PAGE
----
Fantastic Fest Review: Tom Six's 'Human Centipede 2 (Full Sequence)'
by Jeremy Kirk
September 23, 2011
This is going to be a truncated review for The Human Centipede 2 (Full Sequence) to kick off our Fantastic Fest coverage. It's not because there's nothing that can be said about the follow-up to one of the more talked about horror films of recent memory. It's because this sequel neither needs nor deserves 1000 words analyzing what it is, what it has to say, and how it's all executed. Tom Six, the Dutch returning writer/director, didn't feel like he shocked moviegoers enough with the 2009 film. The idea of a mad scientist surgically connecting three people ass-to-mouth-to-ass-to-mouth apparently didn't go far enough.
But that seems to be what some people liked about The Human Centipede (First Sequence), the idea that horrible things were going on, but you didn't see them full-force. The horrible things in the original film were hidden by framing and probably an undersized budget that didn't allow for the grotesque.
All of that goes out the window with The Human Centipede 2, a film set in our world where The Human Centipede is a film and our villain this time around, Martin, played by Laurence R. Harvey, is disturbingly drawn to it. Martin is not a mentally capable human being. He spends his nights as a parking garage attendant, watching the monitors from around the garage on one screen and his favorite film on another, jotting notes and collecting news items from The Human Centipede in his scrapbook. It isn't long into the movie before we realize Martin plans to create his own human centipede, one that will put Dr. Heiter to shame in terms of ambition but without the added benefit of having any idea of how the human body works.
It's in Martin where Human Centipede 2 finds its first advantage over the original. Six is gifted at crafting disgusting villains and casting them perfectly. The background and motivation he gives Martin is far more interesting than the mad scientist one-dimensionality of Dr. Heiter. Martin is a character whose world has turned against him. Everything in it from his father, to his mother, to the doctor who visits their home, has molded him into this deranged and mentally unstable character, the kind of character who would attempt to reenact the more horrific moments of his favorite horror flick. Essentially, everyone who comes into contact with Martin has shit on him, and he finds his way to turn the tides and have them shit back on themselves.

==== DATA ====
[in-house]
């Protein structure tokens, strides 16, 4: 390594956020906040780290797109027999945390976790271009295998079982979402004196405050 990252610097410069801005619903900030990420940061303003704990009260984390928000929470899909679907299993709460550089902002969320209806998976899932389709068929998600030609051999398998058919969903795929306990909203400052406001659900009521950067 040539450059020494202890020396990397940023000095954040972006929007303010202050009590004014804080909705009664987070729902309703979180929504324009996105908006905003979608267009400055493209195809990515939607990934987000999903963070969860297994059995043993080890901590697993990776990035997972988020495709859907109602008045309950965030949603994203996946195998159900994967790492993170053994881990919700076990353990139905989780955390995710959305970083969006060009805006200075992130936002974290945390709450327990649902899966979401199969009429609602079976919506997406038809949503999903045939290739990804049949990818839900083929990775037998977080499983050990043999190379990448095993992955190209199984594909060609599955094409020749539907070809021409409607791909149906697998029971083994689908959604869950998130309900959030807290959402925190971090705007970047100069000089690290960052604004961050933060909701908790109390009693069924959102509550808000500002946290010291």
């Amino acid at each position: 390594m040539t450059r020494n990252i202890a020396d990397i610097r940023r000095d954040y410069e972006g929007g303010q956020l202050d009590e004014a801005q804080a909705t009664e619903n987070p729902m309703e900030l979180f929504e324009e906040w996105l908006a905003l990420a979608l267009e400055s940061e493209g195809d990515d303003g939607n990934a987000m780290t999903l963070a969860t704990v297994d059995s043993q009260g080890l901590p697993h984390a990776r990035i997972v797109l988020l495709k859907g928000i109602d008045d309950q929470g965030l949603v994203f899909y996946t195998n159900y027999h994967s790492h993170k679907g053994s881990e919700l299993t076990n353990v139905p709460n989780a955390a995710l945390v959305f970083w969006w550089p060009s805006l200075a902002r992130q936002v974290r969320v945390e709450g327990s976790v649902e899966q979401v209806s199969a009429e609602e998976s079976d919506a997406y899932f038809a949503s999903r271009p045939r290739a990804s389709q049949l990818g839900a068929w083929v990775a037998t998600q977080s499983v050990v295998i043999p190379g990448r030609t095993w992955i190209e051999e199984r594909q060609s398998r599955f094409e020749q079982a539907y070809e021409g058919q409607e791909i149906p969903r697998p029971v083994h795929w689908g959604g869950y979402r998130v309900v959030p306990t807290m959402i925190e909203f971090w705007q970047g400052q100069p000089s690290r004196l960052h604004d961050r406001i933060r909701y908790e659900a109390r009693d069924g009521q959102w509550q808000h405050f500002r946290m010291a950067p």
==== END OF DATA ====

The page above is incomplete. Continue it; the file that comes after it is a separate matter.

Yes, that statement was disgusting, but it's apropos for a film like Human Centipede 2, whose last hour is a prolonged graphic depiction of everything we've almost seen before, a film that chafes, attempts to chafe like sand paper, and doesn't give a damn if it cuts too deep. There is no such thing as "too deep" when it comes to how much Six wants to cut his audience, and that idea of fandom, that he realizes how sick the people who love his first movie are and wants to give them everything they desire, could almost be seen as clever. But when it comes in the form of horribly vivid imagery - all shot in rather beautiful black and white, another notch in this film's plus category - that adds very little substance in and of itself, the word enabler can't help but be brought up. With the abused background he gives Martin, Six seems to be washing his hands of the power his films have, that sick movies don't make sick people, they just give sick people sick ideas.
Maybe that was his reasoning for turning everything up to its loudest in Human Centipede 2, to become so deafening that what it might have to say isn't even audible. The shock for shock's sake is certainly on display, and if the Fantastic Fest crowd was any indicator, that level of shock was pleasing to some. For a few it delivered what they wanted, much more of the same only more drawn out and... ahem... more in your face. For the rest of us, though, it's safe to say The Human Centipede 2 can eat shit.
*Note: Yes, I know I said this was going to be short. Sometimes you just can't stop yourself. Ask Tom Six about that.
Jeremy's Fantastic Fest Rating: 3 out of 10